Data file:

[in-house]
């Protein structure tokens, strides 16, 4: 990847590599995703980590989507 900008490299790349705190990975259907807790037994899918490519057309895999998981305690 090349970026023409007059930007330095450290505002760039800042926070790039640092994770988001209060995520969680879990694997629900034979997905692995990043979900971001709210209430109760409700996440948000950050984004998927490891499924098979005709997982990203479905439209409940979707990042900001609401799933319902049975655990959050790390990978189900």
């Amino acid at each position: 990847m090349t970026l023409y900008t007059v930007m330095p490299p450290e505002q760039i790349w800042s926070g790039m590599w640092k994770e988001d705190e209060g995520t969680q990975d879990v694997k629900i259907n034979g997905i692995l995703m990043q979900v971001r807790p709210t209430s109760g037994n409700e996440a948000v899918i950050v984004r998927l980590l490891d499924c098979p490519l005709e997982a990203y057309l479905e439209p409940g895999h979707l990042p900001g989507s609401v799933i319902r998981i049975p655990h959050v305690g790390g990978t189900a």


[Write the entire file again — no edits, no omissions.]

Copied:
[in-house]
């Protein structure tokens, strides 16, 4: 990847590599995703980590989507 900008490299790349705190990975259907807790037994899918490519057309895999998981305690 090349970026023409007059930007330095450290505002760039800042926070790039640092994770988001209060995520969680879990694997629900034979997905692995990043979900971001709210209430109760409700996440948000950050984004998927490891499924098979005709997982990203479905439209409940979707990042900001609401799933319902049975655990959050790390990978189900």
């Amino acid at each position: 990847m090349t970026l023409y900008t007059v930007m330095p490299p450290e505002q760039i790349w800042s926070g790039m590599w640092k994770e988001d705190e209060g995520t969680q990975d879990v694997k629900i259907n034979g997905i692995l995703m990043q979900v971001r807790p709210t209430s109760g037994n409700e996440a948000v899918i950050v984004r998927l980590l490891d499924c098979p490519l005709e997982a990203y057309l479905e439209p409940g895999h979707l990042p900001g989507s609401v799933i319902r998981i049975p655990h959050v305690g790390g990978t189900a």